Favourite Firefox Add-ons

Davin Greenwell, November 12, 2009 at 1:07 PM

This is a brief list of my Firefox Add-on recommendations. I use these to assist with site development, diagnostics, and so on. They're one of the big reasons why I use Firefox over Safari for web development and problem solving. I don't intend for this to be an exhaustive list of all the features for each add-on, but rather a practical list that explains what they add-on is called, who made it (credit given where credit is due), and what I use it for. Simple.

  • Web Developer (download) by Chris Pederick - an essential tool which allows you to do almost everything you would ever have to do with design-oriented web development.  Seriously, there are so many features that I have not tried all of them yet.  The ones I commonly use are the inspector, which allows you to inspect various website elements, get classes, see parents and children of the elements, as well as inline styling on selected elements.  You can turn CSS on or off, as well as see all the CSS files (and their contents) that the page is pulling in.  I use this almost every day because of the keyboard shortcut - Command-Shift-F (OS X) or Control-Shift-F (Windows) that instantly invokes the tool.  Another small thing I like to use the Web Developer tool for is populating form fields when doing QA on e-commerce development projects and other form-intensive projects.  If you are doing anything form-and-step based, this is essential.  Otherwise you are filling out form page 1 every time to get to form page 2.
  • Dummy Lipsum (download) by Sogame - opens up a sidebar (without closing the page you are on) that you can grab dummy content (lorem ipsum) from - useful to see what webpages will look like with content in them.  Often times I am building websites that will have content but do not yet have content.  This tool is essential for viewing the dynamic nature of website design before it is put in a client's hands.  Dummy Lipsum is a very small add-on that contributes to superior workflow when testing sites.
  • Show IP (download) by Jan Dittmer - Shows the IP of the site you are currently looking at in the bottom right on your status bar.  If you need to do this regularly, this provides the information at a glance.
  • IE Tab (download) by PCMan (Hong Jen Yee) and yuoo2k - Windows only: when viewing a webpage in Firefox, this puts a browser engine switch button in the bottom right of the status bar.  Click on it and a new tab will open with the same page rendered in Firefox with the Internet Explorer rendering engine.  This tends to be useful to quickly see differences between IE rendering and FF rendering, although the version of IE used for this depends on what your system is running currently.  None of the IE diagnostics tools are available so this is mostly for convenience and verification, not for actual inspection and problem solving.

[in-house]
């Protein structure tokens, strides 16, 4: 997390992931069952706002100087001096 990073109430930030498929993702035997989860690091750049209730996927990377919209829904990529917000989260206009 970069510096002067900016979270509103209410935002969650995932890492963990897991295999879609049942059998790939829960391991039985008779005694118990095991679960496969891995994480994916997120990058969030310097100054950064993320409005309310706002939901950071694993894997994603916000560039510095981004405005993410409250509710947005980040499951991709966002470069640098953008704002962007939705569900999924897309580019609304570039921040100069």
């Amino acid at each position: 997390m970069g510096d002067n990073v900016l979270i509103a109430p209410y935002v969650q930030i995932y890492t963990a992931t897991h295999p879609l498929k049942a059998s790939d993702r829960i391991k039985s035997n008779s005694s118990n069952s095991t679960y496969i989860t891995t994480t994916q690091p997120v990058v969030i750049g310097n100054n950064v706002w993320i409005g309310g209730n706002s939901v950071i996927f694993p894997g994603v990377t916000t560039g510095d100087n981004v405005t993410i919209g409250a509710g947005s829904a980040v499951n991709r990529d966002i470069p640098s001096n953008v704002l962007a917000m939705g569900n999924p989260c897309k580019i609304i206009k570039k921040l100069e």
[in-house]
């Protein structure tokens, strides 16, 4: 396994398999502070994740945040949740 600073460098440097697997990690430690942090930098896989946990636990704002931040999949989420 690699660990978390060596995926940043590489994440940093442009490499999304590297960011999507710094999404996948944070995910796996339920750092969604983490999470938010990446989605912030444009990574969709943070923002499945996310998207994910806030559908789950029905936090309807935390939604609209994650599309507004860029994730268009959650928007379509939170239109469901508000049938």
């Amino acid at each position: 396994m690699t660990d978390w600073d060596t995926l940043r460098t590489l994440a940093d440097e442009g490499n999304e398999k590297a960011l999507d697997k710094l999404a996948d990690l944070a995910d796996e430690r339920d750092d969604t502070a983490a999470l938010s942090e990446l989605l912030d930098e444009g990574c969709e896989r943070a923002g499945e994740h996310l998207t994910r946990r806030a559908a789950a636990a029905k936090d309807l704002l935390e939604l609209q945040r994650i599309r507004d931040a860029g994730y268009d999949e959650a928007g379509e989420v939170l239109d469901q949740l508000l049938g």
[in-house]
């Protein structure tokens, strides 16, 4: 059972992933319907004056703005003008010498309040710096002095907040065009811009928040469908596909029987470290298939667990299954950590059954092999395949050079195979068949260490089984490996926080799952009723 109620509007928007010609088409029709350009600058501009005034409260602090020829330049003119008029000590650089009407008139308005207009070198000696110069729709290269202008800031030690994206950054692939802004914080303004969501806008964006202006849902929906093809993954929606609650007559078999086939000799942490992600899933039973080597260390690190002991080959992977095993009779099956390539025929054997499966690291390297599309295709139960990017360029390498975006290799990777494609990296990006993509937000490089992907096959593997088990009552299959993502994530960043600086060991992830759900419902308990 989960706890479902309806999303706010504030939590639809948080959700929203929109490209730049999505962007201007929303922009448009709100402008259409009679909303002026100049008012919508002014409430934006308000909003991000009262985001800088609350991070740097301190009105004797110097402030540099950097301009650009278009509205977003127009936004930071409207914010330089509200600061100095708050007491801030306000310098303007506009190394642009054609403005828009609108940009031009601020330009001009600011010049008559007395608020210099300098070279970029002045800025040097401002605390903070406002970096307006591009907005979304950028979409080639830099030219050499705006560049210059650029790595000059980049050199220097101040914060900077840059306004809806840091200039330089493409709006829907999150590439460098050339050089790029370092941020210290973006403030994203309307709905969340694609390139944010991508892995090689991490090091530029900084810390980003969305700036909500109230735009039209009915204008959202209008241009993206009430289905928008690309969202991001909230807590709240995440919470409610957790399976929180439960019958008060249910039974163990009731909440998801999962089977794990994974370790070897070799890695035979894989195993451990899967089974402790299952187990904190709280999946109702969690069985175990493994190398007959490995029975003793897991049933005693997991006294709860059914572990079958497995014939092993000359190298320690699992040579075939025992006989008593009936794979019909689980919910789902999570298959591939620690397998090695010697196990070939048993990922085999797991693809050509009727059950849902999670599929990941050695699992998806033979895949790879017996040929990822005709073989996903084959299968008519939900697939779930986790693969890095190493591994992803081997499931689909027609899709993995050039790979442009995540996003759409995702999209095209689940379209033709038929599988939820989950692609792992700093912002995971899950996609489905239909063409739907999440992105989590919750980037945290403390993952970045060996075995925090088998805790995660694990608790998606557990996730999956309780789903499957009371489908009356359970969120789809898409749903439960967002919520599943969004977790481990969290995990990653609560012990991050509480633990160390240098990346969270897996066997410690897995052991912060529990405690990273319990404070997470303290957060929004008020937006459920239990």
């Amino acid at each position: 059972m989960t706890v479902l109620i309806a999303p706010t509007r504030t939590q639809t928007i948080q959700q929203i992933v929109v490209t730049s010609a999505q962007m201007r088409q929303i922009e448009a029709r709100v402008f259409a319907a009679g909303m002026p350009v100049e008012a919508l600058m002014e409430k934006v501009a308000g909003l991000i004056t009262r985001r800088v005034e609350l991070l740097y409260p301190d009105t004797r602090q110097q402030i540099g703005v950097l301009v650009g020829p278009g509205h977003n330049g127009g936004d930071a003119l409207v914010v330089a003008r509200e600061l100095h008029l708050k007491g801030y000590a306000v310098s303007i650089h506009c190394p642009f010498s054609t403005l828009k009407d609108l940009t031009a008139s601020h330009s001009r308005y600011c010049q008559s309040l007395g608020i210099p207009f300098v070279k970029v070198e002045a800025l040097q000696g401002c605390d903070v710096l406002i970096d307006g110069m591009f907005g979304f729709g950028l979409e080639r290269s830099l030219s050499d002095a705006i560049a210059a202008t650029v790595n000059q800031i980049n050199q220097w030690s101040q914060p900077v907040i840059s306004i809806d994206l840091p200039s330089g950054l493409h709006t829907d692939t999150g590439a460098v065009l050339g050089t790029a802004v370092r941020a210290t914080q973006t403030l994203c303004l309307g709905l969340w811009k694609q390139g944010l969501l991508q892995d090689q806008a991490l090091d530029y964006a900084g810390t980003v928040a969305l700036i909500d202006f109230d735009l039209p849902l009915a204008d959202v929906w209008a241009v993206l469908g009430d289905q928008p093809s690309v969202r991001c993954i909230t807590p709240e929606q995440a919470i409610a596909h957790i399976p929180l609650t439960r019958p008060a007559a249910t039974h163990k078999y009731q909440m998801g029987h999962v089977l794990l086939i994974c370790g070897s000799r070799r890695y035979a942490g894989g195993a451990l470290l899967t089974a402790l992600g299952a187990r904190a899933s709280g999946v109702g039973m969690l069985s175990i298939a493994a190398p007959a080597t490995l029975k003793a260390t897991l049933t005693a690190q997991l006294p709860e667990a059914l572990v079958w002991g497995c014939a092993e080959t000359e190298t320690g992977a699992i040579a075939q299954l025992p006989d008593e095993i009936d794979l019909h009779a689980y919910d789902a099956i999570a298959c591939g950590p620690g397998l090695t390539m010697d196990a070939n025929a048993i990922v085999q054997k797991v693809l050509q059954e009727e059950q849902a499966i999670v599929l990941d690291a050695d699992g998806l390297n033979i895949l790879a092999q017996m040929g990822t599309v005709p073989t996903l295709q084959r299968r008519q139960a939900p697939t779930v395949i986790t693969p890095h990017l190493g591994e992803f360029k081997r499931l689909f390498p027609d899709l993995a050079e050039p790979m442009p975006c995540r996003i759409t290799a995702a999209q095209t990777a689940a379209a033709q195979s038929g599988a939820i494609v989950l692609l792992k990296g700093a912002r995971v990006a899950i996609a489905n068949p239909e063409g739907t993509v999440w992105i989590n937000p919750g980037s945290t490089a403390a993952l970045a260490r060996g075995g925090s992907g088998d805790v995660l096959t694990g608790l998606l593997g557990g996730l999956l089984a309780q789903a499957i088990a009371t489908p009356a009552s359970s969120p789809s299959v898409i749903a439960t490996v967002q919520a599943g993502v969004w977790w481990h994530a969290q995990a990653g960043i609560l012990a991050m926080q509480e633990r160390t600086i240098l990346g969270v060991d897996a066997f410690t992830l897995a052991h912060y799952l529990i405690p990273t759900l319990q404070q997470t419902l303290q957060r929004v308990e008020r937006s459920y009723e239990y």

• Firebug (download) by Joe Hewitt and the FireBugWorkingGroup (sounds like a nice band name doesn't it?) - I mostly use this for problem solving when I need to isolate elements on a webpage, find out what CSS is being applied to that specific element, where it is coming from (including cascading information) and what it looks like with those attributes turned on, off, or changed.  I admit that I use maybe 1% of the features available in Firebug, but it is still an indespensible tool for problem solving when traditional methods fall short.  If you have a webkit browser (Chrome, Safari) it is similar to the inspector that comes with those browsers as an advanced feature.
  • Xmarks (download) by Xmarks Inc - Enables bookmark syncing across many computers and browsers.  I work from several different computers and maintaining bookmarks for all those computers (3 currently) would be labour-intensive as each site I work on has 3 different addresses: dev site, staging site, and live site.  Xmarks ensures I only need to bookmark a site once and it will appear on all 3 of my machines.  Similar concept to Dropbox where the information is stored both locally and on a server which keeps your other computers up to date.  My vision for using this is eventually to have a bookmark list that anyone at Smallbox can use to have every development site, every management resource, every live site and every staging site as well as design and development resources.  Maintained by the whole company, this would be extremely easy to have up-to-date with all relevant addresses.  The only downside to this would be that ALL bookmarks would be sync'd, including personal ones (which is undesirable, but can easily be moved to another browser.)

That's about all I use at the moment.  Are there any add-ons for Firefox that you are a regular user of? Do you use these in other ways than I do? Tell me about it in the comments area below - lets trade some knowledge.

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